Like another commenter said, it really sounds like it’s just lazy roleplaying.  If that’s the case, have a conversation out-of-game with the player to ensure their character concept is still what it used to be and that they have a firm grip on it.  If they want to change it, provide them an avenue in-game to justify the change in character.  Alignment isn’t immutable, and your game’s plot should hopefully have some effect on the players.  If that effect alters their original alignment they shouldn’t be punished but rewarded for good roleplay.  If, on the other hand, they just want to be wacky misfit murder hobos, then perhaps the world and its deities need to start reacting to them accordingly.

The DM struggle

w1ldc4rd:

Most PC’s don’t understand that a GM will spend hours building a single quest so it will not only fit the campaign and characters, but also cover every conceivable contingency they can think of. Only for the group to exploit a minor loophole to force the GM to improvise in an attempt to salvage a crumbling session.

In other news, my new favorite threat is “if you do that again I will make you fight something with a proper name.”

That’s not so much “The Struggle” as it is “What it means to be a GM.”

It’s all improvisation.  All of it.  The second you think you are prepared, you have already lost.

wizarddevon:

Quick, guys, I need your help! I need to make a level 12 Pathfinder character by Sunday, and I have absolutely no inspiration. Please throw character ideas at me! As far as I know everything is on the table.

(Please no Sticked-Ass-Paladins, Smelly Bards, non-smelly bards, traditional clerics, or anyone who’s main tactic involves booze, drugs, sex, rock and roll - just to further alienate bards- or improvised weapons)

A few ideas I’ve kept in my hip-pocket for the next time I play:

  • A halfling rogue with a hefty bounty on his head, so he walks on stilts and disguises himself as an elf.
  • A ranger or druid who hates all non-animal species, but in a passive-agressive sort of way so instead of “talking” to the other members of his group, simply “talks” to his pet crow animal companion.  (“Oh I know Mr. Jimbles, they SHOULD pick the door on the right, but they probably won’t because they’re smelly humans.”)
  • A Lawful Good Cleric or Paladin who values obedience above all else, and so will not refuse any non-violent command.  This would be REALLY hard as a player, but I think the dynamic would fun: to show complete and abject humility, obedience, and deference to the others members in the group.  Not a holier-than-thou cleric, but more a mother Theresa type.
  • A Wizard with a recurring hallucination/vision of somebody from his tragic past.  Nobody else sees/hears the other person and probably assumes he’s talking to a familiar or something.  The Wizard is aware that the specter is not real, but feels compelled to talk to them if unless he makes a successful Will Save (25).  The vision’s words, actions, and personality are completely controlled by the GM, and they CAN effect the Player Character in the form of pushing, shoving, or light damage.  The vision could potentially be of somebody that isn’t actually dead, as they are the product of the Wizard’s imagination.  (Character concept primarily inspired by Gaius Baltar from Battlestar Galactica).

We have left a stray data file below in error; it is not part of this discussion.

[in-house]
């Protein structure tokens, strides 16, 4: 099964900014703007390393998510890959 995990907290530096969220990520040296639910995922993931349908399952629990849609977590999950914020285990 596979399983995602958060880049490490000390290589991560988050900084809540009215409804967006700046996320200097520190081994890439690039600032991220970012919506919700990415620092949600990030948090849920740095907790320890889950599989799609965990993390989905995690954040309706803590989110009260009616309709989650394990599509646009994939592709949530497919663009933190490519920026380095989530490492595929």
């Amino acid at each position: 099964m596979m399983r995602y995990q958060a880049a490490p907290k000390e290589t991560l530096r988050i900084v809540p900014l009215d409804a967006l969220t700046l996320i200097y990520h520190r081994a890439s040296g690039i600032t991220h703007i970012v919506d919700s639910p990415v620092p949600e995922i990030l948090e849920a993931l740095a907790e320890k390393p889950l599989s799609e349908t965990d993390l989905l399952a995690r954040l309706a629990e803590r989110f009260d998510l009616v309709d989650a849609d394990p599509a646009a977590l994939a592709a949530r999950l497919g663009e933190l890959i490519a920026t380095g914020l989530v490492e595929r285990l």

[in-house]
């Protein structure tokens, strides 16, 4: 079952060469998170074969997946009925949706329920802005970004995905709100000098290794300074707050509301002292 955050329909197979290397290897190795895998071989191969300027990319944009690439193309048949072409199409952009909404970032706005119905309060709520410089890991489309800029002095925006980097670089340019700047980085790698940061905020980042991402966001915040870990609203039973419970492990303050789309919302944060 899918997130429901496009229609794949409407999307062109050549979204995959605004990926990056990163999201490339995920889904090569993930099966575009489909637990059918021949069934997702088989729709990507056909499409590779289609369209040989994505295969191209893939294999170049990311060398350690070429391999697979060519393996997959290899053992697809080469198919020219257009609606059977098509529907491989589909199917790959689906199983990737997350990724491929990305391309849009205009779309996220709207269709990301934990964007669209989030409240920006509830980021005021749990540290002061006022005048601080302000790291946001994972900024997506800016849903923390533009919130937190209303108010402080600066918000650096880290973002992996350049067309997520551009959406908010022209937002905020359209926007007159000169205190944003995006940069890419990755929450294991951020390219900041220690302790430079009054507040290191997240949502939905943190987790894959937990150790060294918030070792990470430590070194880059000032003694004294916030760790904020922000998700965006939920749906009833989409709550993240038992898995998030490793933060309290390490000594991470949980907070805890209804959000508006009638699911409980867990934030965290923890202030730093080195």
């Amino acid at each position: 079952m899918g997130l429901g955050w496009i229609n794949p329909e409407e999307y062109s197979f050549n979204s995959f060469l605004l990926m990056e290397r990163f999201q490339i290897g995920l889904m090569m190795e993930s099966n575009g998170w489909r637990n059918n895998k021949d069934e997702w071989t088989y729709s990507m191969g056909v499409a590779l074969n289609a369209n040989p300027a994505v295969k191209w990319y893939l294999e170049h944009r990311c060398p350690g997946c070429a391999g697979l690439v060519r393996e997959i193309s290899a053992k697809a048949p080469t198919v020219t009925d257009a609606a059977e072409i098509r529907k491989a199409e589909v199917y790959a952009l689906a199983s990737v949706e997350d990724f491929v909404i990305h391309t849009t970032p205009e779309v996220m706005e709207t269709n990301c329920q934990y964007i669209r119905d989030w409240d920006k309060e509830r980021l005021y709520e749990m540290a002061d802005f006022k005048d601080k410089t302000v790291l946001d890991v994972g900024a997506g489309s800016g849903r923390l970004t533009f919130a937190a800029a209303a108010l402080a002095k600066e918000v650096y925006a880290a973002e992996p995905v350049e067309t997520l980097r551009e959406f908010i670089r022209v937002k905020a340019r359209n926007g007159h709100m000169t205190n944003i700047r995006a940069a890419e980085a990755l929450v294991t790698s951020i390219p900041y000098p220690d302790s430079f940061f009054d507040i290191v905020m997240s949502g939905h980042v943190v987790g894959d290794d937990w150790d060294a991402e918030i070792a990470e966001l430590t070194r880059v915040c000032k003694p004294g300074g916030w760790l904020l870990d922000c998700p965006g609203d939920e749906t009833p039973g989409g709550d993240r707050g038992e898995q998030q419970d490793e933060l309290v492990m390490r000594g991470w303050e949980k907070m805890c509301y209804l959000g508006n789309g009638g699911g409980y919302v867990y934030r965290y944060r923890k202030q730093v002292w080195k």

• An elf based not on Tolkien and D&D tropes like awesome woodland archer, but rather instead based on Buddy the Elf, an Adorable Good Tinkerer who loves syrup, singing, giving hugs, and smiles.  (I’ve always wanted to see a character whose charisma is low not because they’re always gruff and grumpy and make people uncomfortable, but because they’re always smiling and happy and make people uncomfortable.)

geekgirlsmash:

lawfulgoodness:

corruptionpoints:

lawfulgoodness:

charliezardrps:

not all character development exists to make someone a better person

people turn into assholes, too. They become more  manipulative, arrogant, clingy, irritated… complex.

and that’s okay, that’s important.

explore that.

✧・゚:*✧・゚:* \(◕‿◕✿)/ *:・゚✧*:・゚✧

image

I’ll respectfully disagree with you on this, LG!

As you stated in tags, “I don’t want to be around jerks in real life, why would I want to hang out with them in my fantasy worlds?” which is a fair an valid point to make. However, I think it is disingenuous of a story to exist in a world where everyone becomes a better person. 

I’m right on board with you on how I also want to see heroes win, and not feel silly about wanting heroes to win. I love Superman stories, i don’t think they’re boring. I get tired of the constant gritty filter that tends to wash over  heroes to engender a greater sense of realism.

However, and this is where i disagree, it would be an alternate form of filter to say that all people only get better in the same manner that “gritty filter” makes people only get worse.

I think that drawing into either direction too heavily isn’t a great option. Some people turn into jerks through their reactions and involvements and perspectives on events around their lives, both fictional or real. Some other people decide that being around jerks is lame, because it is lame, and decide to move on without them. 

That is where I would find complexity. If a group of characters came up from the same starting point, and went through the same interactions, but character A takes it one way (developed into a jerk) and character B takes it another (developed into a non-jerk), it would make for a fully-rounded and complex story. Some folks are Magnetos, and some folks are Xaviers. 

I gotta say, I was really REALLY pleased with my post.  Even now, scrolling up and looking at it there, it really makes me laugh.

I know there are other ways to play and folks are welcome to play like that.  My main problem is with using the words “development” or “growth” to describe someone becoming more and more of a jackass.  

That’s not development.  That’s regression.

This isn’t something I really feel that strongly about.  I’m primarily just pleased with my use of Grumpy Cat in response to the smiley sparkles of the OP.  Although that probably makes me a jerk and negates the point I was trying to make.  :D

Developing a picture just revealed what it was, it doesn’t mean that what you saw was going to be pretty. Develop has meanings good, bad, and neutral depending on context. You can develop an illness, for example. Even in fiction, a plot development is just something important happening or changing for good or ill, why not extend that to characters?

Growth can be a euphemism for a tumor, things can grow into destructive forces. A little boy can grow into a monster, just as easily as he can grow into his clothes. 

Neither of those words denote only positive things. 

Yeah, but I also don’t want to roleplay growing tumors or illnesses.  That sounds both icky AND boring.

Same with PCs becoming more and more jackassy.

Even kings have a shelf of knick-knacks.

velonese - the one major takeaway from the investigation of the royal palace after an assassination. (via velonese)

Enough with the “Zombie Jesus” jokes

dm-lorati:

lawfulgoodness:

It clearly states resurrection.  ”Resurrect” doesn’t work on undead, constructs, or elementals.  Or if it was “Raise Dead” then he still couldn’t have ever been undead.

So enough with the Zombie Jesus.  It’s trite, unoriginal, and clearly inaccurate.

Happy Easter everybody!

It’s unlikely that anyone that witnessed this so called “resurrection” actually had ranks in spellcraft or even Knowledge (Religion).

image

(No idea what the original source is - I pulled it from reddit, and image search shows waaaay too many results.)